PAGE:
UT students planned and financed the first stadium, and built it in a week.
Football stadiums have been in the news lately. The massive AT@T Stadium, home of the Dallas Cowboys, will host the first Championship Game of the College Football Playoff. In College Station, the entire west side of Kyle Field stadium was imploded and razed as part of a multi-year, almost half-billion dollar reconstruction.
Though it had a more humble beginning, Texas fans should know that UT students – not professional contractors – built the University’s first stadium. They did it in a week and for just under $800.
In the University’s infant years, Longhorn football was played on a 3 ½ acre vacant lot east of the original campus, just off the southeast corner of 24th and Speedway Streets, about where the O’Donnell Building and the Gates-Dell Complex stand today. As the campus was too hilly for a proper athletic field, UT students “squatted” on the level plot starting in 1897 and used it for football and baseball games, along with inter-class sports contests. Two years later, the University officially purchased the land, and soon after it was named for the much-loved James Clark, UT’s first librarian, groundskeeper, registrar, bursar, academic counselor, and half-a-dozen other things, who was famous for the Christmas Dinners he gave at his expense to the students who couldn’t make it home for the holiday. Clark Field has since migrated about the campus; its third home is just south of the San Jacinto Residence Hall.
Above: The 1897 UT football squad was the first to use the vacant lot east of campus that would become Clark Field.
Initially, UT fans watched the games precariously perched on the 4-inch rail of the wooden fence built to enclose the field. But as University enrollment increased and football and baseball grew in popularity, the uncomfortable rail was abandoned in favor of standing. When the field was purchased in 1899, a few small bleachers were hastily constructed along the west side that could accommodate a few hundred spectators, but important games were already attracting several thousand fans, most of whom had to stand four or five persons deep along the sidelines. To make sure onlookers didn’t accidentally intrude onto the playing field, a second fence, made of barbed wire, was erected to keep fans off the gridiron. Those standing in front had the best views, but were in danger of being pushed by the crowd into the wire.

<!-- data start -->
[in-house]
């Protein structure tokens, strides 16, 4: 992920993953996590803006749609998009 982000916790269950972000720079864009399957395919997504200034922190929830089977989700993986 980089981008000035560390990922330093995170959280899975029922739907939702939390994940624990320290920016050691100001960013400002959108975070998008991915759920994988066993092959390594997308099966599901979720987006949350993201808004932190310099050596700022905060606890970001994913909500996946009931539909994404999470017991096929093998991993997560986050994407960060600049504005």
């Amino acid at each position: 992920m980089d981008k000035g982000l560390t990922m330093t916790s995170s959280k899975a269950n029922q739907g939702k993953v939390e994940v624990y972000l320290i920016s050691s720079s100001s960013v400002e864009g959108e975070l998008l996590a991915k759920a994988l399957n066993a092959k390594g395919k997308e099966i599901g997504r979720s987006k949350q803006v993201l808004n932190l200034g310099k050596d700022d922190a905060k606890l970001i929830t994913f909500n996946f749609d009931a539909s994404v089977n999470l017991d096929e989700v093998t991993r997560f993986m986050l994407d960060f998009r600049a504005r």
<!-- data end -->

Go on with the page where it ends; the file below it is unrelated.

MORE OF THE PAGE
The 1907 football season was a great success. The team played eight games, with the first and last against the A&M College of Texas. The opener was scheduled on neutral turf in Dallas as part of the Texas State Fair, but the UT train was delayed five hours because of a wreck on the tracks, and didn’t arrive in Dallas until more than an hour after the scheduled kick-off time. Texas had to hurry to the field, and with no time to warm-up, struggled against the A&M Farmers to a defensive 0 – 0 tie. This left unfinished business to be decided in Austin at the end of the season on Thanksgiving Day.
The only other road trip was a two-game visit to the Universities of Arkansas and Missouri. In Fayetteville, the Longhorns literally faced an uphill battle, as one end of the Arkansas field was 15 feet higher than the other. (The challenge of finding a level plot of land for football certainly wasn’t unique to Austin.) At a time when football games were played in two uninterrupted halves, the Texas offense faced downhill the second half and pulled away for a 26 – 6 win.